Having got over all this, I reluctantly allowed myself to start enjoying it, greedily gulping down its bite-sized episodes one after the next. The unfolding of the story is, of course, highly seductive — Nicholls’ plotting and characterisation, his keen understanding of how we find our way tentatively into fully formed adulthood, is so accomplished that it could never really be otherwise. And for the most part, bar some minor nips and tucks, the screenwriters follow the novel closely. The scenes where Dexter visits his dying mother and where he acts like a Class-A prat while high on goodness knows what in an overpriced, overhyped West-End restaurant are just as described in the book. The wince-inducing scenes with Emma’s sleazy headmaster colleague and with Sylvie’s ghastly relatives play out just as Nicholls intended.

Of course it is all highly aestheticised, with characters in their early thirties living in large, beautiful north-London properties. (I was amused that my local Oxfordshire station — two windswept platforms overlooking a bleak field — had sprouted a handsome Victorian building and moved somewhere altogether leafier.) If the two leads, Leo Woodall and Ambika Mod, didn’t quite persuade me in the rather slow first episode, their company was most certainly worth keeping as they matured into the roles; their performances thoughtful, subtle and ultimately a thing of beauty, even if they didn’t seem to get any older between their early twenties and their mid-thirties. Perhaps one doesn’t. As for the ending, One Day is like a Puccini opera: tears are inevitable, and you can call that manipulative if you like, but I prefer the word brilliant.

We are all shaped by the decade in which we come of age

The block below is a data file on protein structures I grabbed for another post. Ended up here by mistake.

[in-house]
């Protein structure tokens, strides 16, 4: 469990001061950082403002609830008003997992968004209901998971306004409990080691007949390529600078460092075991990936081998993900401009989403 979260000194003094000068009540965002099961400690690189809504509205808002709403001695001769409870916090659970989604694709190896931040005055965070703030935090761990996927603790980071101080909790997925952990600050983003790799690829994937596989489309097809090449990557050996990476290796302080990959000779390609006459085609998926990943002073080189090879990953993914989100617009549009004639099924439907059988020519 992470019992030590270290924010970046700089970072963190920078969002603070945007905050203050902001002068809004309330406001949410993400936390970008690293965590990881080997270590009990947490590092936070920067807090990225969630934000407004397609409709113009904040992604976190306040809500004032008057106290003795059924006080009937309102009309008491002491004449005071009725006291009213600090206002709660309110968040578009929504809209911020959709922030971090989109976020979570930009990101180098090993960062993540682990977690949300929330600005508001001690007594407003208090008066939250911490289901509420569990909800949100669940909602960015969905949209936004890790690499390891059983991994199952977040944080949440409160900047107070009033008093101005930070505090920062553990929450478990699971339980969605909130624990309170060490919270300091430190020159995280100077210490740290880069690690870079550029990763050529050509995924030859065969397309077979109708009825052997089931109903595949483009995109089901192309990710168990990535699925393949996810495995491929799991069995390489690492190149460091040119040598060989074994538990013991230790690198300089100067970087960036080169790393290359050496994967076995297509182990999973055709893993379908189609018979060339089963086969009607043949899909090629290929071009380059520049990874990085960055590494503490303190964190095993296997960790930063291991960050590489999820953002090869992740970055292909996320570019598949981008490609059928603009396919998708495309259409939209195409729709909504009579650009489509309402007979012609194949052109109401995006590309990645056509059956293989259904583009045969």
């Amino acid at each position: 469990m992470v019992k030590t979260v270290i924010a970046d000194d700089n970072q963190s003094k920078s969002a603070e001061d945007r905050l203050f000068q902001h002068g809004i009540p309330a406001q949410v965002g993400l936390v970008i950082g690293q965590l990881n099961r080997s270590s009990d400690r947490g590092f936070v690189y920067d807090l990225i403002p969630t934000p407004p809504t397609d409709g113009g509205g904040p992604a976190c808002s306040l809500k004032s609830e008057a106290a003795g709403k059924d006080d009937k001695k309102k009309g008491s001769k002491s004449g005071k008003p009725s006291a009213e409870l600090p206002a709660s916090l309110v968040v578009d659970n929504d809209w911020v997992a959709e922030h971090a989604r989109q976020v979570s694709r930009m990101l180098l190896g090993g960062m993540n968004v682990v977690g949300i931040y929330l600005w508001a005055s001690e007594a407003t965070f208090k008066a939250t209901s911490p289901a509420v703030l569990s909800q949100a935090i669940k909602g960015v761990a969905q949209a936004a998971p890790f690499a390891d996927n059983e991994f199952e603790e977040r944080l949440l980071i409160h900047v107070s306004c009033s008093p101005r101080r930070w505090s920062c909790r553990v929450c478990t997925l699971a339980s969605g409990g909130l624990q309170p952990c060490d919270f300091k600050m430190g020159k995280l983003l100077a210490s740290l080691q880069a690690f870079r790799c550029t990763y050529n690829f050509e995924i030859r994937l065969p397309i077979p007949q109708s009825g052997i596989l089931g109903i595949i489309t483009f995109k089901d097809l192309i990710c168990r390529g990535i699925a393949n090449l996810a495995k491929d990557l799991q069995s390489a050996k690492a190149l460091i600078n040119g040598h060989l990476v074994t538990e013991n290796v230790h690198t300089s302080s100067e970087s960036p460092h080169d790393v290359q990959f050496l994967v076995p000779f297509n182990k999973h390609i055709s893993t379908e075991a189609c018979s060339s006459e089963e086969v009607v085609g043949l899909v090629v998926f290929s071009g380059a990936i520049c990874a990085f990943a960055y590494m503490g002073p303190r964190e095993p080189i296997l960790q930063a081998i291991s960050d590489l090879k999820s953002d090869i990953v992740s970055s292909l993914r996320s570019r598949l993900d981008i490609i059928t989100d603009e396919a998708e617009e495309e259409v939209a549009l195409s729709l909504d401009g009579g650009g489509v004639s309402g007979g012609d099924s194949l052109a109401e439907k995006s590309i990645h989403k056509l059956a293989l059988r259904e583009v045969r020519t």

I remain in two minds, however, about whether this adaptation really captures the “feel” of the time. Music usually does a lot of work in this regard and there is an era-appropriate soundtrack, though strangely I recognised relatively few of the songs (perhaps I just wasn’t cool enough back then). Interior décor colours are more 2024 than 2004. The clothes make a nod here and there to the 1990s and early 2000s but the designers have toned down the most embarrassing trends, with the result that the characters look little different from how young people look today. Most of the time, Emma wears the same large, round, gold-framed glasses that are currently everywhere. As for young men sporting full beards at the turn of the millennium, I don’t think so. How the characters speak, their bearing, their knowingness, just seem slightly too “now”. I can’t quite put my finger on it, but something about it feels like Gen X seen through a Gen Z lens. 

We are all shaped by the decade in which we come of age. We, forever the gilded young in our own imaginations, feel that we know and understand “our era” better than anyone else, and the impressions of that time linger on long into the decades that follow, guiding our attitudes and even “fixing” our look. We constantly seek a nostalgia rush for that age long past, but when TV starts treating your own lifetime and your own life experiences as the stuff of history, the stakes feel incredibly high.